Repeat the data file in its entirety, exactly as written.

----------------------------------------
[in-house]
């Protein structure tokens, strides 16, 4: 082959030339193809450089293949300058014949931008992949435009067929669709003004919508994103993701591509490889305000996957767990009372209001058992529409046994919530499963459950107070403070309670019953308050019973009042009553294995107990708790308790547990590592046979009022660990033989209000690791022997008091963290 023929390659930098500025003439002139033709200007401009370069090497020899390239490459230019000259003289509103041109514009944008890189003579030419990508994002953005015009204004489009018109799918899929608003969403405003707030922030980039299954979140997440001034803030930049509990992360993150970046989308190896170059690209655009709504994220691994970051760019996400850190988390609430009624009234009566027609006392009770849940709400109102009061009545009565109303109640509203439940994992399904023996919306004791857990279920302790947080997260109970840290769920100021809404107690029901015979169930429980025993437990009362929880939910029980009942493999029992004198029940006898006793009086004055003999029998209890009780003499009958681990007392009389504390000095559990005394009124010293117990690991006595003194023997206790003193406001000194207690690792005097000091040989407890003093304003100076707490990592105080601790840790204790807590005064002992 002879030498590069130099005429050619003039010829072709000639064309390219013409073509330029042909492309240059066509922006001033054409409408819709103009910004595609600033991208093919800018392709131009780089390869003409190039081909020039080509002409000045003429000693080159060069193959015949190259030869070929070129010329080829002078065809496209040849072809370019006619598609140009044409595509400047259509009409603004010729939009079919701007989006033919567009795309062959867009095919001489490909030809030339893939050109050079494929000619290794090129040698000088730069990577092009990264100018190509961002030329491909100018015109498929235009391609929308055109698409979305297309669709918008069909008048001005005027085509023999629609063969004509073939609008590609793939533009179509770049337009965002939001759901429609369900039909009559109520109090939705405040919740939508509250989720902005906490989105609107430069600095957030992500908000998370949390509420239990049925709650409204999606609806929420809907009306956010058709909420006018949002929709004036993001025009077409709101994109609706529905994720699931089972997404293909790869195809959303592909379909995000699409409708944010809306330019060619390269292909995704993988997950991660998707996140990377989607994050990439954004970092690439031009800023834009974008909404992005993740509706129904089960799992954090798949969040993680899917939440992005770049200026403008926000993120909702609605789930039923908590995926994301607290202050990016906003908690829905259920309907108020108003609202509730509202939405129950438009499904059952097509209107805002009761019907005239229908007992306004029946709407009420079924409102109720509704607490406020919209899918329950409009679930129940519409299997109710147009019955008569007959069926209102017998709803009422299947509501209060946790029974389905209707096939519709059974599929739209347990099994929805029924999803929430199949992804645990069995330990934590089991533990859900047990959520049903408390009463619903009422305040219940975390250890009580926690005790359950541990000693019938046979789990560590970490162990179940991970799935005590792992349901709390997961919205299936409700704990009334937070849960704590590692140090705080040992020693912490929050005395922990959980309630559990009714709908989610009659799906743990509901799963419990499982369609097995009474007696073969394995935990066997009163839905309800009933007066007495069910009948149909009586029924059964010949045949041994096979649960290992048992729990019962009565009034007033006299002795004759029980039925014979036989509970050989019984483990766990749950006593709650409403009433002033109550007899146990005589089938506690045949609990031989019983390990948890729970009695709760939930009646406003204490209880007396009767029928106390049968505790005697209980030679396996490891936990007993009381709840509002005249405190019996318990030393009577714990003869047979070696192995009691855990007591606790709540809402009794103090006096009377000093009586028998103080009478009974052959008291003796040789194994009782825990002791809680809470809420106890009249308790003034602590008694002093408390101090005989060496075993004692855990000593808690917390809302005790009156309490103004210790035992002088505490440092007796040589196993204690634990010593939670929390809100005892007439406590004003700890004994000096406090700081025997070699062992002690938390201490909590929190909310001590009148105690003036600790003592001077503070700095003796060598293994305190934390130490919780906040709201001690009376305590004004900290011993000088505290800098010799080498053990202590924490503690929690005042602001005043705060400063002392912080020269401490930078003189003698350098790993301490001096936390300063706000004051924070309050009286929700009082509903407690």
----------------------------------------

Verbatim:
[in-house]
């Protein structure tokens, strides 16, 4: 082959030339193809450089293949300058014949931008992949435009067929669709003004919508994103993701591509490889305000996957767990009372209001058992529409046994919530499963459950107070403070309670019953308050019973009042009553294995107990708790308790547990590592046979009022660990033989209000690791022997008091963290 023929390659930098500025003439002139033709200007401009370069090497020899390239490459230019000259003289509103041109514009944008890189003579030419990508994002953005015009204004489009018109799918899929608003969403405003707030922030980039299954979140997440001034803030930049509990992360993150970046989308190896170059690209655009709504994220691994970051760019996400850190988390609430009624009234009566027609006392009770849940709400109102009061009545009565109303109640509203439940994992399904023996919306004791857990279920302790947080997260109970840290769920100021809404107690029901015979169930429980025993437990009362929880939910029980009942493999029992004198029940006898006793009086004055003999029998209890009780003499009958681990007392009389504390000095559990005394009124010293117990690991006595003194023997206790003193406001000194207690690792005097000091040989407890003093304003100076707490990592105080601790840790204790807590005064002992 002879030498590069130099005429050619003039010829072709000639064309390219013409073509330029042909492309240059066509922006001033054409409408819709103009910004595609600033991208093919800018392709131009780089390869003409190039081909020039080509002409000045003429000693080159060069193959015949190259030869070929070129010329080829002078065809496209040849072809370019006619598609140009044409595509400047259509009409603004010729939009079919701007989006033919567009795309062959867009095919001489490909030809030339893939050109050079494929000619290794090129040698000088730069990577092009990264100018190509961002030329491909100018015109498929235009391609929308055109698409979305297309669709918008069909008048001005005027085509023999629609063969004509073939609008590609793939533009179509770049337009965002939001759901429609369900039909009559109520109090939705405040919740939508509250989720902005906490989105609107430069600095957030992500908000998370949390509420239990049925709650409204999606609806929420809907009306956010058709909420006018949002929709004036993001025009077409709101994109609706529905994720699931089972997404293909790869195809959303592909379909995000699409409708944010809306330019060619390269292909995704993988997950991660998707996140990377989607994050990439954004970092690439031009800023834009974008909404992005993740509706129904089960799992954090798949969040993680899917939440992005770049200026403008926000993120909702609605789930039923908590995926994301607290202050990016906003908690829905259920309907108020108003609202509730509202939405129950438009499904059952097509209107805002009761019907005239229908007992306004029946709407009420079924409102109720509704607490406020919209899918329950409009679930129940519409299997109710147009019955008569007959069926209102017998709803009422299947509501209060946790029974389905209707096939519709059974599929739209347990099994929805029924999803929430199949992804645990069995330990934590089991533990859900047990959520049903408390009463619903009422305040219940975390250890009580926690005790359950541990000693019938046979789990560590970490162990179940991970799935005590792992349901709390997961919205299936409700704990009334937070849960704590590692140090705080040992020693912490929050005395922990959980309630559990009714709908989610009659799906743990509901799963419990499982369609097995009474007696073969394995935990066997009163839905309800009933007066007495069910009948149909009586029924059964010949045949041994096979649960290992048992729990019962009565009034007033006299002795004759029980039925014979036989509970050989019984483990766990749950006593709650409403009433002033109550007899146990005589089938506690045949609990031989019983390990948890729970009695709760939930009646406003204490209880007396009767029928106390049968505790005697209980030679396996490891936990007993009381709840509002005249405190019996318990030393009577714990003869047979070696192995009691855990007591606790709540809402009794103090006096009377000093009586028998103080009478009974052959008291003796040789194994009782825990002791809680809470809420106890009249308790003034602590008694002093408390101090005989060496075993004692855990000593808690917390809302005790009156309490103004210790035992002088505490440092007796040589196993204690634990010593939670929390809100005892007439406590004003700890004994000096406090700081025997070699062992002690938390201490909590929190909310001590009148105690003036600790003592001077503070700095003796060598293994305190934390130490919780906040709201001690009376305590004004900290011993000088505290800098010799080498053990202590924490503690929690005042602001005043705060400063002392912080020269401490930078003189003698350098790993301490001096936390300063706000004051924070309050009286929700009082509903407690």